Tough love and hazing
It’s not like we don’t understand hazing. It’s well documented that hazing, or the abuse of new or prospective members of a group, spans cultures, continents and time periods; we associate it with sports teams and fraternities, but assault, sleep deprivation, emotional and sexual abuse, and servile labor have historically been a part of group initiation. We don’t even have to enter a fraternity to experience it; professional training can be its own initiation, and I hear echoes of hazers and hazees when doctors talk about exhaustion and hardship like a badge of honor. The junior years of many surgical residency programs, for one, are filled with stories of tests of obedience and physical endurance, unimaginable to those outside the profession. Which isn’t to say that signing up for a fraternity and becoming a surgeon are the same thing, but the feeling of unity and superiority among those who’ve gone through the same “boot camp” is a treasured thing that perpetuates the practice, more’s the pity.
Understanding hazing doesn’t equate to condoning it, and it’s high time we stopped just tut-tutting over hazing-associated deaths—more than 20 in the past decade in the Philippines alone, with only one conviction—and start actually dismantling the practice. The Anti-Hazing Act is just a start. We only hear about the handful who surface dead or injured. We don’t often hear the stories of those traumatized by hazing, physically or otherwise, who didn’t seek medical assistance. We also hardly ever hear from the families that the dead leave behind. For once, social media has given the family of Aegis Juris neophyte Horacio Castillo III the momentum and the platform to publicly seek justice, and it sounds like a huge joke when those on the side of the fraternity downplay hazing-associated injuries by
attributing a different cause of death.
In the spirit of critical thinking, let’s focus on the fact that a 22-year-old male endured blunt trauma to the upper body and was seen dead on arrival, with massive hematoma on the upper arms, and that nobody brought him to the ER before it was too late. This week, John Paul Solano claimed that the complainants “conveniently omitted” the hypertrophic cardiomyopathy (HCM) in the medicolegal report and that this was Castillo’s cause of death. Collectively, health professionals across the country rolled their eyes.
From a medical perspective, it is true that HCM is associated with an increased risk of sudden cardiac death. To be entirely fair, it also doesn’t preclude athletic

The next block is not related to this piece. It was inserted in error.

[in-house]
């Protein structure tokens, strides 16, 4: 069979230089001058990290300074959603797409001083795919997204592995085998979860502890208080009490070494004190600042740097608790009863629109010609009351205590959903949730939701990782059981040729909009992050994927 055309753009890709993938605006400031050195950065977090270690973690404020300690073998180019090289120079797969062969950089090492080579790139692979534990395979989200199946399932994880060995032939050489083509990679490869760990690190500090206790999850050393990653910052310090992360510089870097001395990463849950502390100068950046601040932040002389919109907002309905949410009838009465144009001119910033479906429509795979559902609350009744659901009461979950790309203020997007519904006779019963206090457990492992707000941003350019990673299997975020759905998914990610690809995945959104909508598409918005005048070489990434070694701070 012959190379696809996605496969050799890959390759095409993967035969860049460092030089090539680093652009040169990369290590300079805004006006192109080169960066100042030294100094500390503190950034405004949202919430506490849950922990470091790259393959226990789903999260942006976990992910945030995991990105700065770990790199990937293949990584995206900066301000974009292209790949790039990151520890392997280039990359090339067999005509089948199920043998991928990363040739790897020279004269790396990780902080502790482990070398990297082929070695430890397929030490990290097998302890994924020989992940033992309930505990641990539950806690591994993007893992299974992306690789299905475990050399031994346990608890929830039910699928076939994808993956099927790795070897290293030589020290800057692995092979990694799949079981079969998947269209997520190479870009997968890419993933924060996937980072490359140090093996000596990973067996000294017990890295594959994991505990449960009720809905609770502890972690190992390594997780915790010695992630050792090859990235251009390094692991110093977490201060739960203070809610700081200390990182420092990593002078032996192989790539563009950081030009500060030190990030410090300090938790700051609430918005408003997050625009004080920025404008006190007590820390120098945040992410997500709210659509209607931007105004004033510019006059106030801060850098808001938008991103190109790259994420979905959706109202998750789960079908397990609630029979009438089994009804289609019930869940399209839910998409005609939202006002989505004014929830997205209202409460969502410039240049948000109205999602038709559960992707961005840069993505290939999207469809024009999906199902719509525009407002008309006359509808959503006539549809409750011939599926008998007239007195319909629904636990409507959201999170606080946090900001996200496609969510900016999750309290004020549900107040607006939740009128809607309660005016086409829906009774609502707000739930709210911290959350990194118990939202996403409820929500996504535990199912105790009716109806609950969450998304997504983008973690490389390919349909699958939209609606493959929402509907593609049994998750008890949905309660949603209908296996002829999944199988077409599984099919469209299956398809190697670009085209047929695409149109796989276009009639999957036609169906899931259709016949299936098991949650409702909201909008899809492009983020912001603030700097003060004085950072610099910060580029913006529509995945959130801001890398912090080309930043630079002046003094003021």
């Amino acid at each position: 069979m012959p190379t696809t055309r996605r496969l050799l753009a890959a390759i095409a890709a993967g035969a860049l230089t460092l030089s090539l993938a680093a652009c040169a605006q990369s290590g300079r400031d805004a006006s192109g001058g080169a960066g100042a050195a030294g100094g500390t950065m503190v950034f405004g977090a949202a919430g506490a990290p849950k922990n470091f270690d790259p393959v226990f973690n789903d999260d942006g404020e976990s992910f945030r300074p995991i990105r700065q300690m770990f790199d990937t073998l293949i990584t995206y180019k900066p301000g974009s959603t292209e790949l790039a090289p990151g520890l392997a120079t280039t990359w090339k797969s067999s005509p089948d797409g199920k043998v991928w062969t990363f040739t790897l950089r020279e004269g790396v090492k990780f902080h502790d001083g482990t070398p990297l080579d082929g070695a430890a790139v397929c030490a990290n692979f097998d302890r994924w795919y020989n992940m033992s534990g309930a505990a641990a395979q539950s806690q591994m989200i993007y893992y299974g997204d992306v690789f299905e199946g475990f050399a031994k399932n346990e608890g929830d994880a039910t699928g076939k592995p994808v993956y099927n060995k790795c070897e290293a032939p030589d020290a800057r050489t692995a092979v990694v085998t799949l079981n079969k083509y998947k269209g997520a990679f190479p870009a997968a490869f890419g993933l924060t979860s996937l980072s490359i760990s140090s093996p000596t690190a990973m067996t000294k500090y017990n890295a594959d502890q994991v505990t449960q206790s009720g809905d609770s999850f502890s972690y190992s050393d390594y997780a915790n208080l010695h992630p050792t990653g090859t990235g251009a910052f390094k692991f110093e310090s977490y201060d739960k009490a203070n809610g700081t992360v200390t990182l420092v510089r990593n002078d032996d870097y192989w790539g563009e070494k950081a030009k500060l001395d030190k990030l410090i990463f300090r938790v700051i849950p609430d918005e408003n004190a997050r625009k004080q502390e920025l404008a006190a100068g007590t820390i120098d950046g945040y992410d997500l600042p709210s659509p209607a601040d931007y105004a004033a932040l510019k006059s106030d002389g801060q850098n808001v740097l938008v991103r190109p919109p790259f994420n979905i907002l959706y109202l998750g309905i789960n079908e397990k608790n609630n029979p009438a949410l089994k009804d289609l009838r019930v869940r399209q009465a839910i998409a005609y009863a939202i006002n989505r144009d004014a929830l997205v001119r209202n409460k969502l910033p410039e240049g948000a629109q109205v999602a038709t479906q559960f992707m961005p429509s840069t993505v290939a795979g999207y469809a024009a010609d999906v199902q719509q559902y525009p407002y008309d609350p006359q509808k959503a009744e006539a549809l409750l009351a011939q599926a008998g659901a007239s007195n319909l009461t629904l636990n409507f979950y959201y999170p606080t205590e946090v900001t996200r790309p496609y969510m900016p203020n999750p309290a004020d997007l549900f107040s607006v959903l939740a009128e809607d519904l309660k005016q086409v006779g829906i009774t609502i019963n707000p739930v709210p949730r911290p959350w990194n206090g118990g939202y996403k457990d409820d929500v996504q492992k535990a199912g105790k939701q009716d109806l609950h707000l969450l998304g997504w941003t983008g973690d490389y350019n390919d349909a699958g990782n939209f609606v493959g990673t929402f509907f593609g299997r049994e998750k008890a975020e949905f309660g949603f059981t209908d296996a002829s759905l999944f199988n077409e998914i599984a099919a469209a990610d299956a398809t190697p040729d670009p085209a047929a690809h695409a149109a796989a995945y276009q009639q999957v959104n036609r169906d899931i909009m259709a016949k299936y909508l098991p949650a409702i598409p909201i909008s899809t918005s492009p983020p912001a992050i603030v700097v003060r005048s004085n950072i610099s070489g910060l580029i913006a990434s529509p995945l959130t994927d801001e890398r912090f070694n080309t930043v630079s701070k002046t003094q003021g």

activities such as the ones the victim reportedly participated in. Rants on social media that the cardiac death could have been triggered by the severe blunt trauma may also be true, but are still disappointingly in the realm of conjecture. While more and more Aegis Juris members come out of the woodwork, we may have more details on specific injuries. But in a way, whether he had a preexisting heart condition is moot; the completely degenerate way that a human being was allowed to collapse without assistance, with no competent medical professional to oversee the events and to resuscitate in a timely manner, is its own indictment. Whatever outlandish excuses the frat men will invent next, it’s to the senators’ credit that so far, they’re not having any of it.
Should the society be held liable for manslaughter or related offenses? Maybe not, but someone has to pay, and to pay dearly enough to set a precedent. Maybe one day the practice of hazing will evolve to include such legal technicalities as consent forms and the constant presence of a trained physician; in any case, something’s got to give. It’s a small battle but one worth winning. We might be helpless against the excesses of the war on drugs or other absurdities sponsored by this circus of a government, but surely we can agree that whatever “brotherhood” is fostered by hazing rites isn’t worth the loss of life. And clearly, since many brothers are scrambling to protect themselves like rats in a sinking ship, it’s also worth questioning if it’s much of a brotherhood at all.
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